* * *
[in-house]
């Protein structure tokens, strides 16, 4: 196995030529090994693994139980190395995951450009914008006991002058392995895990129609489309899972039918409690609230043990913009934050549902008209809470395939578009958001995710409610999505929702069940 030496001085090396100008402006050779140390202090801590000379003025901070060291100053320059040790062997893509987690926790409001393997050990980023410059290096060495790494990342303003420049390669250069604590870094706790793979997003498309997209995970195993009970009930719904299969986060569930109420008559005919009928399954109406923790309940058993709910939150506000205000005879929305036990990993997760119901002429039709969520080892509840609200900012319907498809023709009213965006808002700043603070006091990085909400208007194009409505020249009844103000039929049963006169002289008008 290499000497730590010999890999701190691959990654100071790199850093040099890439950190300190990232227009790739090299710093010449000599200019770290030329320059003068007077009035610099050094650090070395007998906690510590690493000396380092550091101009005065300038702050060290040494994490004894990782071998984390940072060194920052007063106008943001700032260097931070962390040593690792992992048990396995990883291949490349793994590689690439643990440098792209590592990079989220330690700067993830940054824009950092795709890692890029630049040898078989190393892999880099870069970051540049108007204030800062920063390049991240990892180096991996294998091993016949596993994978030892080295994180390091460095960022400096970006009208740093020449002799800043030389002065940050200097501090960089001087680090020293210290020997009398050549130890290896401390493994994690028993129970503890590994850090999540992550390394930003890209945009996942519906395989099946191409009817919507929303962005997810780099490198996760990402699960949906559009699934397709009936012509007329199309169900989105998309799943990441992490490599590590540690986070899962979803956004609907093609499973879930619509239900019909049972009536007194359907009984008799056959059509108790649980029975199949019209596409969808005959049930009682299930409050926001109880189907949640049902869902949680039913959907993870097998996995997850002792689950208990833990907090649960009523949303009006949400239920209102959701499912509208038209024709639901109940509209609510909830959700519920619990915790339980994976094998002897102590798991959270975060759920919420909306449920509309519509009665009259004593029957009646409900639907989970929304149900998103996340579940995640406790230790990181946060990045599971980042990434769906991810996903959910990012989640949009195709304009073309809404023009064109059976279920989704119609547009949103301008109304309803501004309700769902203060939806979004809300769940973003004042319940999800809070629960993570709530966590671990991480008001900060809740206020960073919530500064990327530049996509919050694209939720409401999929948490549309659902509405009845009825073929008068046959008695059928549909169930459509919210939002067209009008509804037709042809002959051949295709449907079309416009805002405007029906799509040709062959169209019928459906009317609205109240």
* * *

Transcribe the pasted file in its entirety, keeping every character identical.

[in-house]
């Protein structure tokens, strides 16, 4: 196995030529090994693994139980190395995951450009914008006991002058392995895990129609489309899972039918409690609230043990913009934050549902008209809470395939578009958001995710409610999505929702069940 030496001085090396100008402006050779140390202090801590000379003025901070060291100053320059040790062997893509987690926790409001393997050990980023410059290096060495790494990342303003420049390669250069604590870094706790793979997003498309997209995970195993009970009930719904299969986060569930109420008559005919009928399954109406923790309940058993709910939150506000205000005879929305036990990993997760119901002429039709969520080892509840609200900012319907498809023709009213965006808002700043603070006091990085909400208007194009409505020249009844103000039929049963006169002289008008 290499000497730590010999890999701190691959990654100071790199850093040099890439950190300190990232227009790739090299710093010449000599200019770290030329320059003068007077009035610099050094650090070395007998906690510590690493000396380092550091101009005065300038702050060290040494994490004894990782071998984390940072060194920052007063106008943001700032260097931070962390040593690792992992048990396995990883291949490349793994590689690439643990440098792209590592990079989220330690700067993830940054824009950092795709890692890029630049040898078989190393892999880099870069970051540049108007204030800062920063390049991240990892180096991996294998091993016949596993994978030892080295994180390091460095960022400096970006009208740093020449002799800043030389002065940050200097501090960089001087680090020293210290020997009398050549130890290896401390493994994690028993129970503890590994850090999540992550390394930003890209945009996942519906395989099946191409009817919507929303962005997810780099490198996760990402699960949906559009699934397709009936012509007329199309169900989105998309799943990441992490490599590590540690986070899962979803956004609907093609499973879930619509239900019909049972009536007194359907009984008799056959059509108790649980029975199949019209596409969808005959049930009682299930409050926001109880189907949640049902869902949680039913959907993870097998996995997850002792689950208990833990907090649960009523949303009006949400239920209102959701499912509208038209024709639901109940509209609510909830959700519920619990915790339980994976094998002897102590798991959270975060759920919420909306449920509309519509009665009259004593029957009646409900639907989970929304149900998103996340579940995640406790230790990181946060990045599971980042990434769906991810996903959910990012989640949009195709304009073309809404023009064109059976279920989704119609547009949103301008109304309803501004309700769902203060939806979004809300769940973003004042319940999800809070629960993570709530966590671990991480008001900060809740206020960073919530500064990327530049996509919050694209939720409401999929948490549309659902509405009845009825073929008068046959008695059928549909169930459509919210939002067209009008509804037709042809002959051949295709449907079309416009805002405007029906799509040709062959169209019928459906009317609205109240």